'Lead us towards the light of knowledge from the darkness of ignorance'.
IF THE PRESENT READER does not normally read prefaces, he or she should probably read this one.
Busy readers would naturally ask-why of all the subjects should we be discussing religious beliefs and practices in this age of advanced technology when we have already mastered the intricacies of our body and mind and the details of Nature and its works. What relevance could religion have in the modern world when half its people do not care about religion or God, when one nation after the other vouchsafes secularism as its official policy? When so-called religious beliefs and practices have mostly been a matter of controversy, a controversy that is on the increase?
The answer to these questions lies in the fact that, a large section of the human race follows some kind of religion even if it is considered a private matter for the individual. Even today we hear about many senseless acts going on in the name of religion. Many of those who profess caring about God and religion are often involved in hostilities. In addition, the age-old feuds between the subscribers of the different religions and that between the various sects and denominations of individual religions have increased several folds. Thus, the balance between the different communities living in peaceful coexistence, which have been maintained for so long is now in jeopardy. Today, extinction of life of all forms is a real probability because the modern not discriminate between the culprit and the innocent.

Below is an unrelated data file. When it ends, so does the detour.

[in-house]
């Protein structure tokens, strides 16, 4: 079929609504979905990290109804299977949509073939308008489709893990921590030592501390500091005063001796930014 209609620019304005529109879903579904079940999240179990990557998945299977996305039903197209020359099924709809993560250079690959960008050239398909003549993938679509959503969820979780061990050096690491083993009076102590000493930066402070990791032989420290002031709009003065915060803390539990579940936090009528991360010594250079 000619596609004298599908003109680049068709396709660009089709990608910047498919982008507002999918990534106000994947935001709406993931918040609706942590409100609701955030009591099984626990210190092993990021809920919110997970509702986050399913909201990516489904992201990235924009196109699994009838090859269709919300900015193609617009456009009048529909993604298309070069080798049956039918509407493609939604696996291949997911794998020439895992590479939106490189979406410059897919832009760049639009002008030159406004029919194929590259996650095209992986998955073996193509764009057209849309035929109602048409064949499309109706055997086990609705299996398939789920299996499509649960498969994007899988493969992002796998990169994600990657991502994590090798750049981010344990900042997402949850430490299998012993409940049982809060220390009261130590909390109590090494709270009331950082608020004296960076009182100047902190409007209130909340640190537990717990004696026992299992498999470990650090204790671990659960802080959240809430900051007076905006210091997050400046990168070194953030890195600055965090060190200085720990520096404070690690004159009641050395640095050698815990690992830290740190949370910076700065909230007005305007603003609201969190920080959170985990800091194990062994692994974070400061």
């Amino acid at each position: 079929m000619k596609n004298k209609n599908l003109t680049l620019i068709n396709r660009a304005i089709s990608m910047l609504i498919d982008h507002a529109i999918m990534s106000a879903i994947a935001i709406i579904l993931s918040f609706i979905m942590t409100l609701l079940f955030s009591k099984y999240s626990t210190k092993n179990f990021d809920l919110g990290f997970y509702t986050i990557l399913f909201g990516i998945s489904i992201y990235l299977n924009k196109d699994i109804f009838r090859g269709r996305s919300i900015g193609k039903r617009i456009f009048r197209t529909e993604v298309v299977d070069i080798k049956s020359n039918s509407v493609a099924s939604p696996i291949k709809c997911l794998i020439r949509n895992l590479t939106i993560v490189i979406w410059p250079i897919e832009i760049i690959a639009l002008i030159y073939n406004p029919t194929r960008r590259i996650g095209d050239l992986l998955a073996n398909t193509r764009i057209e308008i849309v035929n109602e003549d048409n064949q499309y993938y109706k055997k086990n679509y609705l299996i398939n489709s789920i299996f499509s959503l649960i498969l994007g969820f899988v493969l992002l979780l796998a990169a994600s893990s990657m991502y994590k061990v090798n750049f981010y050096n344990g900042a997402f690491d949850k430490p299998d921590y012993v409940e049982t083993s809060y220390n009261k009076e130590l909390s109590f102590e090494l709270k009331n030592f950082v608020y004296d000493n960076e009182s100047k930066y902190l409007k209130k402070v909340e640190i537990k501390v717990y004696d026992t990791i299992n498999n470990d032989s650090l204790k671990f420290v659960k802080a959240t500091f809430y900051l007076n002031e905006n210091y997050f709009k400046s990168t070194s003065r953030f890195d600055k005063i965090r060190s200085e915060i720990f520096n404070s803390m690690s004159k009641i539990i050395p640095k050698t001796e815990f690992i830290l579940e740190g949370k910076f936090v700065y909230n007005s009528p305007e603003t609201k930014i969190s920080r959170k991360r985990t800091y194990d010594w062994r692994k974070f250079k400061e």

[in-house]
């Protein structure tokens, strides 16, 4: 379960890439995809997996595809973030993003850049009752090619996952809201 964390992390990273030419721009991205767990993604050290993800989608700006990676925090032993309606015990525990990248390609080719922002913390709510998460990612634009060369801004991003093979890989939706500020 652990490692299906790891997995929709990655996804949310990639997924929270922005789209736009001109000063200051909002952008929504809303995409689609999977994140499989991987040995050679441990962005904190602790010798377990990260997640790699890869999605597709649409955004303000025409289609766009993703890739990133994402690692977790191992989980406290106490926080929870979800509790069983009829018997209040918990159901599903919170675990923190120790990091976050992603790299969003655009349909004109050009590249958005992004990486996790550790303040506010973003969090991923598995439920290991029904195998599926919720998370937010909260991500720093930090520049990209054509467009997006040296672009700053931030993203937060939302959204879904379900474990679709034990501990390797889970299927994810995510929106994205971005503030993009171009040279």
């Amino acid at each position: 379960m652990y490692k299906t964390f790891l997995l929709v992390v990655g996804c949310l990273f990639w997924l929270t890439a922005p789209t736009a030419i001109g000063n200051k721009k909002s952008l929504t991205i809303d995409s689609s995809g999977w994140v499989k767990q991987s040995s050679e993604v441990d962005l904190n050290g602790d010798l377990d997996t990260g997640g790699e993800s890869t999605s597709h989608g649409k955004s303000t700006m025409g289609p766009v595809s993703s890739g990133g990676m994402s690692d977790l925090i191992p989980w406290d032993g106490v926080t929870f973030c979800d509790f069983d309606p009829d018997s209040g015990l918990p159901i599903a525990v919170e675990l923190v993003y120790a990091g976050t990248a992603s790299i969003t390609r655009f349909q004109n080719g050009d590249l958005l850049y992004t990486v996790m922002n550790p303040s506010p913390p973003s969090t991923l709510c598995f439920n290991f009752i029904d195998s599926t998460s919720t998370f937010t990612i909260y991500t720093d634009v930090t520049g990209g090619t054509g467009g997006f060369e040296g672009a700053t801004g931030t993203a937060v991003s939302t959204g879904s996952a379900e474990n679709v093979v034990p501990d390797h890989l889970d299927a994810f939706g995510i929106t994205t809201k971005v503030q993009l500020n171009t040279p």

Therefore, the modern human being, regardless of his or her personal opinion and inhibition, can no longer remain ignorant about the religious beliefs and practices of others, especially, when the beliefs and practices adversely affect the society. Likewise, the society cannot disregard the important role of psychology of the large number of mentally ill persons, who claim to be ardently religious.